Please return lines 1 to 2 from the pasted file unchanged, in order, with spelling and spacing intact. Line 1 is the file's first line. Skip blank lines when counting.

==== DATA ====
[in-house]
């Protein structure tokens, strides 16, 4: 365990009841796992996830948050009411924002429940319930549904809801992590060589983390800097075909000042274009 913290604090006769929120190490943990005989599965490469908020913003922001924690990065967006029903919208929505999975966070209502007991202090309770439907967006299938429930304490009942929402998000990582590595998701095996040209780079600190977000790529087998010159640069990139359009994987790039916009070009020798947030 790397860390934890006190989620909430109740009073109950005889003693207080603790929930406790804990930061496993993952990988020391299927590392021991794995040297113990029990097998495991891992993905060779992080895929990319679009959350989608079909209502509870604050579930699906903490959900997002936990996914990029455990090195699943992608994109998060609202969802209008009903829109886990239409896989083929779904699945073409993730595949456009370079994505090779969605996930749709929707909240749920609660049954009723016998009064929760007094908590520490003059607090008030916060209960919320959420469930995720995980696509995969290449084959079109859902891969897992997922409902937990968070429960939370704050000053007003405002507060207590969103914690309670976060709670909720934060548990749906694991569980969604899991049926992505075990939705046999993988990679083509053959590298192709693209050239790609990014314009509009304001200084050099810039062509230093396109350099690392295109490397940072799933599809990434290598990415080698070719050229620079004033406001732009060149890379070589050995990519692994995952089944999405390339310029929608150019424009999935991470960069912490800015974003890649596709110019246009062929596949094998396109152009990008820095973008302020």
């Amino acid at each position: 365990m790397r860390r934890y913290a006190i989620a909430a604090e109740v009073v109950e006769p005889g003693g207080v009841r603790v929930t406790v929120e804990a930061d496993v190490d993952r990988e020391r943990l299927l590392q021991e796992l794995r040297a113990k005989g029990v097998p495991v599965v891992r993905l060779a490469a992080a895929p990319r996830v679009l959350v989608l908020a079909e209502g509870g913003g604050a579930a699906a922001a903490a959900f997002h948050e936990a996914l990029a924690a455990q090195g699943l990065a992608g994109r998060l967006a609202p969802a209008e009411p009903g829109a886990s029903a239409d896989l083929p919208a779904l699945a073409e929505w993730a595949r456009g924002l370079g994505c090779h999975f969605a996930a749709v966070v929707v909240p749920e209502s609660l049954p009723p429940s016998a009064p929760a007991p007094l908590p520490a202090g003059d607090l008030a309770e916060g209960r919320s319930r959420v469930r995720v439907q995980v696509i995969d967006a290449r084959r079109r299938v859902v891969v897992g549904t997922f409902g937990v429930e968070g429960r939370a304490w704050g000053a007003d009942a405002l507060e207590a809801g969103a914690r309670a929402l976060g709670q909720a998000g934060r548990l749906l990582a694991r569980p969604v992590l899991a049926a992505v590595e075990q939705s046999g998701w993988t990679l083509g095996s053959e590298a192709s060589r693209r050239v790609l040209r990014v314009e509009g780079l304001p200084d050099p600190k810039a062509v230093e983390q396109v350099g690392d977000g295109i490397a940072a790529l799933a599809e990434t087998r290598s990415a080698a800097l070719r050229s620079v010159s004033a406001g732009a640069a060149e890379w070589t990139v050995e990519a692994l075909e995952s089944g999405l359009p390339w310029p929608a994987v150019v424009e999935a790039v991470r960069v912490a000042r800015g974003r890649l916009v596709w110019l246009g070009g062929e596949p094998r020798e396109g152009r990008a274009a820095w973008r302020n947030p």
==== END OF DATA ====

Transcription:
[in-house]
């Protein structure tokens, strides 16, 4: 365990009841796992996830948050009411924002429940319930549904809801992590060589983390800097075909000042274009 913290604090006769929120190490943990005989599965490469908020913003922001924690990065967006029903919208929505999975966070209502007991202090309770439907967006299938429930304490009942929402998000990582590595998701095996040209780079600190977000790529087998010159640069990139359009994987790039916009070009020798947030 790397860390934890006190989620909430109740009073109950005889003693207080603790929930406790804990930061496993993952990988020391299927590392021991794995040297113990029990097998495991891992993905060779992080895929990319679009959350989608079909209502509870604050579930699906903490959900997002936990996914990029455990090195699943992608994109998060609202969802209008009903829109886990239409896989083929779904699945073409993730595949456009370079994505090779969605996930749709929707909240749920609660049954009723016998009064929760007094908590520490003059607090008030916060209960919320959420469930995720995980696509995969290449084959079109859902891969897992997922409902937990968070429960939370704050000053007003405002507060207590969103914690309670976060709670909720934060548990749906694991569980969604899991049926992505075990939705046999993988990679083509053959590298192709693209050239790609990014314009509009304001200084050099810039062509230093396109350099690392295109490397940072799933599809990434290598990415080698070719050229620079004033406001732009060149890379070589050995990519692994995952089944999405390339310029929608150019424009999935991470960069912490800015974003890649596709110019246009062929596949094998396109152009990008820095973008302020």